A coalition of U.S. software, movie and music producers has accused Canada of very lax intellectual property (IP) laws and enforcement and urged that it be placed on a U.S. government agency’s “priority watch list.”
The “priority watch list” maintained by the United States Trade Representative (USTR) features the names of countries that are believed to be persistent IP offenders. A U.S. government agency, the USTR is located in Geneva and Brussels.
The Washington-based International Intellectual Property Alliance (IIPA) is lobbying to have Canada moved from another “lower priority” USTR list to the more serious “priority watch list.”
Such a classification would place Canada in company with other so-called “IP evil doers” such as China and Russia – where piracy is believed to be rampant.
The IIPA justifies its demand on grounds that the Canadian government has failed to modernize its copyright laws and crackdown on software pirates.
“Canada has fallen far behind almost every other developed country in terms of modernizing and enforcing its copyright laws,” says IIPA counsel Steve Metalitz.
The IIPA is a private sector coalition representing U.S. copyright-based industries and works to improve international protection of copyrighted materials.
Its lower-priority status on the USTR list hasn’t prompted Canada to act decisively in curbing piracy, says Metalitz. “We hope [moving Canada to the priority list] sends the message to the Canadian government that this is a serious problem and they should take it seriously.”
The IIPA says Canada’s lax laws have made the country a have for makers of bootlegged movies, software and microchips – known as mod chips – that are used to bypass anti-piracy technology built into video game consoles.
According to the Alliance, as much as 25 per cent of bootlegged movies are made in Canada by way of unauthorized video-taping in movie theatres.
Bootlegged movies and mod chips are two areas where Canada exports piracy, says Metalitz. “That’s always a concern. It’s not just hurting its own market, it’s also having an impact on other countries.”
According to Metalitz, the most significant and immediate fallout of being on the list is the unflattering company Canada would keep with “countries that everyone knows are big copyright violators.”
Subjecting Canada to trade sanctions could also be a possible repercussion, albeit further down the road, says Metalitz. “But we hope it would not come to that.”
Every year, the IIPA submits recommendations to the USTR as part of a report that discusses copyright protection, enforcement and market access problems around the world. This year, it recommended 16 countries either remain or be placed on the priority watch list.
Canada’s failure to modernize copyright law in response to the advent of the Internet is a major concern, said the Canadian Alliance against Software Theft (CAAST) in a statement released to IT World Canada.
With hubs located throughout Toronto, CAAST is an industry alliance of software publishers who share a common goal of reducing software piracy. Member companies include Apple, Microsoft, Adobe Systems, Autodesk, and Symantec.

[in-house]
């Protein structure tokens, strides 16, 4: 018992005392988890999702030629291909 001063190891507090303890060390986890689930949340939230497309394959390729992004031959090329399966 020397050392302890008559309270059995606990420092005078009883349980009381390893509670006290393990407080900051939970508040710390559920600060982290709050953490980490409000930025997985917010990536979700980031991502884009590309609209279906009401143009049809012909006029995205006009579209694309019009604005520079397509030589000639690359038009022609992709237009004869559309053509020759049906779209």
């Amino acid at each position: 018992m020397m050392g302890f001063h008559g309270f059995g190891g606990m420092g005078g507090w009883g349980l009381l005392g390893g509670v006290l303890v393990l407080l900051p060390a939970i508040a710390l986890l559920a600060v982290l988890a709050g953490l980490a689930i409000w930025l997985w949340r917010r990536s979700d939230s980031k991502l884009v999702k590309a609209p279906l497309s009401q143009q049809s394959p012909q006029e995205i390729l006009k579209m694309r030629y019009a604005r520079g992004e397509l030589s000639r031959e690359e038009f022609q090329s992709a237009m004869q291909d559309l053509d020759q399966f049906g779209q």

CAAST notes that Canada is a signatory to the World Intellectual Property Organization (WIPO) Copyright Treaty a decade ago, “signalling its intention to bring its laws into the digital age. This still has not happened.”
The WIPO, whose mandate is to develop a balanced and accessible international intellectual property (IP) system, created an international treaty on copyright law that was adopted by its member states in 1996.
Besides advancing local creative industries and promoting innovation, modernizing copyright law “would also go a long way toward eliminating this point of friction between the U.S. and Canadian governments,” the statement said.
But not everyone believes the positions held by lobby groups such as IIPA and CAAST are valid.
They’re shifting the focus away from what’s important, says David Fewer, staff counsel at Canadian Internet Policy and Public Interest Clinic (CIPPIC) in Ottawa.
“We should be talking about the proper limitations of this technology – in other words, how law can be used to minimize the harm these technologies can do.” Instead, Fewer says, the debate is focused on stripping away user rights. He says it’s also “about what kind of innovative opportunities we want to eliminate with this stroke of the legislative pen. It’s frustrating.”
The CIPPIC is part of the University of Ottawa’s faculty of law and deals with policy and law-making processes in the area of new technologies.
As for the Alliance’s claim that as much as 25 per cent of bootlegged movies are made in Canada by way of unauthorized video-taping in movie theatres, Fewer says although he has no basis to agree or disagree with this figure, he cautions wariness of “self-supporting industry statistics.”
“I’m certainly skeptical that Canada is a hotbed of international piracy,” he says.
While Fewer does not condone infringing on copyright movies, he says laws should not have detrimental effects on the local economy and content creators. “And these are precisely the kinds of laws being championed by these rights lobbyists.”
Fewer gives little credence to the priority watch list, calling it a “trade pressure tactic of the U.S.” to push domestic economic interests internationally.
“Being on the list would be an indication that Canada is looking after its own interests and not reacting to demands to protect U.S. interests. Having Canada on the trade watch list is a badge of honour.”